Clerk, judge seek expanded courthouse security
WOODSTOCK – Shenandoah County Circuit Court Clerk Sarona Irvin says the courthouse needs better security and the sheriff and a judge agree.
Irvin voiced her concerns about security in a Jan. 6 letter to Sheriff Timothy Carter whose agency provides bailiffs at the courthouse. In the letter, Irvin states that she, Circuit Judge Dennis Hupp and Lonnie Sherfey agreed the courthouse needed enhanced security for staff. Irvin said Friday she did not feel comfortable divulging her specific concerns about courthouse security but acknowledged that the building needs amenities similar to those found at the newer district court facility.
County Administrator Mary T. Price has not yet presented her proposed budget to the Board of Supervisors.
In a Jan. 5 letter to Price, Hupp stated he supports Carter’s request for funds in the next budget to cover additional personnel to enhance security at the courthouse, including more deputies to monitor the metal detector at the front lobby during all business hours. Hupp points out that improvements would bring security at the courthouse to a level similar to that at the district court facility. The judge noted that officers provide excellent security while court is in session.
“We have been most fortunate that there have been no incidents where any courthouse personnel have been harmed, but the current state of civil discourse throughout this country suggests that we may be pressing our luck to continue our current practice,” Hupp states.
Hupp’s letter goes on to include his recommendations for added security.
Irvin also asked for two more full-time employees in her fiscal 2018 budget request. The Compensation Board would cover $280,392 toward total salaries in the circuit court, excluding pay for the two requested positions. A county allocation of $99,746 would supplement the salaries of seven employees and cover the pay for each of the new positions, according to Irvin’s request.
The sheriff outlined his concerns about a lack of court security staff to handle duties at the new district courthouse in each of the budget submissions for fiscal years 2011 through 2017. Carter states in his 2018 budget request that the county has yet to resolve the issue.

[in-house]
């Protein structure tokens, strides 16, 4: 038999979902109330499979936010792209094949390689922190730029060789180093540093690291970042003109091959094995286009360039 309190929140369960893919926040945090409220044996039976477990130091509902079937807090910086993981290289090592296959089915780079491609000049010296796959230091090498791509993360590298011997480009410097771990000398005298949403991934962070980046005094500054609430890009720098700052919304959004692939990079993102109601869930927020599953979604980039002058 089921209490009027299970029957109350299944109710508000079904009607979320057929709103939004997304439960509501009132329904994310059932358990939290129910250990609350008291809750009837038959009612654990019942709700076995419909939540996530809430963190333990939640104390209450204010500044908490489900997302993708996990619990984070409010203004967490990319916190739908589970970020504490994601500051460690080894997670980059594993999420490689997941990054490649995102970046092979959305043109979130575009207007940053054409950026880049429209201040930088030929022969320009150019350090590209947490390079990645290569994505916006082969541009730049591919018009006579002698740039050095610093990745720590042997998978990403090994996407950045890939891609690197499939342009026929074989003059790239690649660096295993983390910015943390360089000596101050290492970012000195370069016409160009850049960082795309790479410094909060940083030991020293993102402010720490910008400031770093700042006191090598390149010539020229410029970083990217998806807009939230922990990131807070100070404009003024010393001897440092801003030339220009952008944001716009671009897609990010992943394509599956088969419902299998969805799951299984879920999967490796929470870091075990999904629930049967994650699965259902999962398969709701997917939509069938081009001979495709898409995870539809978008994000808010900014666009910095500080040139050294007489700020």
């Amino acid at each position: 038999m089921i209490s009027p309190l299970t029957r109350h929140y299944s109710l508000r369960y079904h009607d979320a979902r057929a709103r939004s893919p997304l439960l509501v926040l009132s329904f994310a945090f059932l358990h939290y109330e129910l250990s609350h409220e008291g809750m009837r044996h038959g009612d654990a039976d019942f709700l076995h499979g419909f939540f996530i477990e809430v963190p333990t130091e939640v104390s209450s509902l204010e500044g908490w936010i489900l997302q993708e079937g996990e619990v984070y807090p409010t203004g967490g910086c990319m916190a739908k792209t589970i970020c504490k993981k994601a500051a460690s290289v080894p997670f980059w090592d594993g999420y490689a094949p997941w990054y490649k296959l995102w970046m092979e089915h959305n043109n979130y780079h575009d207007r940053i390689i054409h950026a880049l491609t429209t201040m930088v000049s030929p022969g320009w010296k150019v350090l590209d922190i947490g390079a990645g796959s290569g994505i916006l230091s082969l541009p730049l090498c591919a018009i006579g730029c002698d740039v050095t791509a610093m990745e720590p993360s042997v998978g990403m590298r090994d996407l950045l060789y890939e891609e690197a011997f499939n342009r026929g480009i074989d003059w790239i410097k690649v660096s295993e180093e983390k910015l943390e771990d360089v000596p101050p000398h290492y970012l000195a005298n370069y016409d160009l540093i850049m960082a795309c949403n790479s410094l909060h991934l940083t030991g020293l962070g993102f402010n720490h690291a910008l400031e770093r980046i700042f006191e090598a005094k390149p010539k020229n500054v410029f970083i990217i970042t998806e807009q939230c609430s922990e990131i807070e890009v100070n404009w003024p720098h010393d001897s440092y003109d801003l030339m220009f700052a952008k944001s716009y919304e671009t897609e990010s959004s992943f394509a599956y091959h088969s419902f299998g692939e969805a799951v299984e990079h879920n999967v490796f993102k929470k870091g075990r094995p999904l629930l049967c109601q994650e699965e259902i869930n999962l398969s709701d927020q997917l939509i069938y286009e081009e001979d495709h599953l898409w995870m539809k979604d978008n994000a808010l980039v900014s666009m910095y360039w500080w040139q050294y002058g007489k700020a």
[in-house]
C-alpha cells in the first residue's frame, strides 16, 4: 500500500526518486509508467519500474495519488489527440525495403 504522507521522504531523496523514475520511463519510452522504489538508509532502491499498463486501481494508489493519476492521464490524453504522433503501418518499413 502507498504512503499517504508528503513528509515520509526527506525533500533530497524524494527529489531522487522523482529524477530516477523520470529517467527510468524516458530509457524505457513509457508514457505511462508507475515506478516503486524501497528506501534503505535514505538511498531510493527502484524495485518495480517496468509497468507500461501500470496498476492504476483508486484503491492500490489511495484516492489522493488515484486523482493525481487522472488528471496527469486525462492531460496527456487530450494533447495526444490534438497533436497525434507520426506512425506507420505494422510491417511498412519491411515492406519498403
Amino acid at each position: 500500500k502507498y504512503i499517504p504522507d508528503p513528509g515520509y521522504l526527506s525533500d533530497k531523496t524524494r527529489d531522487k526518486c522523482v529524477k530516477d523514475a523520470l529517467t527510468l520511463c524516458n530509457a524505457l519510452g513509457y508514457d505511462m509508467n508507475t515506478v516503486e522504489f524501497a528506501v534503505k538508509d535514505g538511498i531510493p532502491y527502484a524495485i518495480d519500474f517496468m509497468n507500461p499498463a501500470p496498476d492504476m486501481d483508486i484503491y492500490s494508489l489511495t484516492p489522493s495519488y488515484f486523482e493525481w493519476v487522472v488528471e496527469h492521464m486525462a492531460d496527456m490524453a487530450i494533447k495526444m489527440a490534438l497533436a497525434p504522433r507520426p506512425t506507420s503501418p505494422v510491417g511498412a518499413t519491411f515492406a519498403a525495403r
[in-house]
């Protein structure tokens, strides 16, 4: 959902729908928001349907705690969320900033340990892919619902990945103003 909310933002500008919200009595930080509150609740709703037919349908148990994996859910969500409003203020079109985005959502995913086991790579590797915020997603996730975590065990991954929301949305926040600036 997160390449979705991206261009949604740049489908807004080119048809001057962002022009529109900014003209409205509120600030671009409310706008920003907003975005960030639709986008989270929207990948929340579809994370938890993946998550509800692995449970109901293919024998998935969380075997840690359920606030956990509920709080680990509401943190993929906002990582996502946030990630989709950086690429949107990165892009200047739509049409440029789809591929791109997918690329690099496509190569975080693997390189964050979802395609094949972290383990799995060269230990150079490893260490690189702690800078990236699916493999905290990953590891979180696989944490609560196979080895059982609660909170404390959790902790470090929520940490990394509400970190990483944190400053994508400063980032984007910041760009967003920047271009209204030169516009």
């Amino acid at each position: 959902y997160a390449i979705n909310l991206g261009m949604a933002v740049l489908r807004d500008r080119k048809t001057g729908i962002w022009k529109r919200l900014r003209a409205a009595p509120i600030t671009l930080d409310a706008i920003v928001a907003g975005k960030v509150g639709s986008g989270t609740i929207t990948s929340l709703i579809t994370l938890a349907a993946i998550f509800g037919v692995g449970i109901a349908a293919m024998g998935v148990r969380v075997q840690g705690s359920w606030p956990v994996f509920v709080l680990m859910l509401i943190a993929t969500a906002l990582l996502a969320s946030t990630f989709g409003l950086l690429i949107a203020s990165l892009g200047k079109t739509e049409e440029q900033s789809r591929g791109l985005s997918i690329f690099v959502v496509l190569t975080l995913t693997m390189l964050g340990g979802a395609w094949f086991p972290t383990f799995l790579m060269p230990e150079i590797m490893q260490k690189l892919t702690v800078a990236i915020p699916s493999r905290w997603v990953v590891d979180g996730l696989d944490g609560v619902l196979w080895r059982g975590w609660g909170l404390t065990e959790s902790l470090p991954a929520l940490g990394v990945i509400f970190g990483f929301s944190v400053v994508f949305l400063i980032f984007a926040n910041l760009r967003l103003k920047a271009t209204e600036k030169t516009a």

“The various Boards of Supervisors have seemingly been indifferent to the public safety of these facilities, the civilian and law enforcement staff working in them, and the public who does business in them,” Carter states. “The county has failed to provide the funding to allow me to hire the adequate number of personnel.”
Carter’s budget request includes salaries for 12, full-time court service deputies. The courthouse security fund would cover two, full-time deputies’ salaries. The state would cover six deputies and the county would pay for the four new positions.
The sheriff’s budget request also calls for roughly $2.57 million to cover salaries for his sworn officers and civilian employees. Carter states that the need for two additional deputies as recommended by the recent staffing study remains though the county did not fund the positions in the fiscal 2015 budget.
Carter requested almost $30,000 in his 2018 budget to cover the salary of a part-time animal-control officer, stating that the two deputies in these positions remain busy but cannot handle the demands in the county. A recent study of his agency recommends the addition of the part-time position. In the event the county does not address the part-time position, Carter recommends the budget include funding for an average of eight overtime hours per week.
Contact staff writer Alex Bridges at 540-465-5137 ext. 125, or email@example.com
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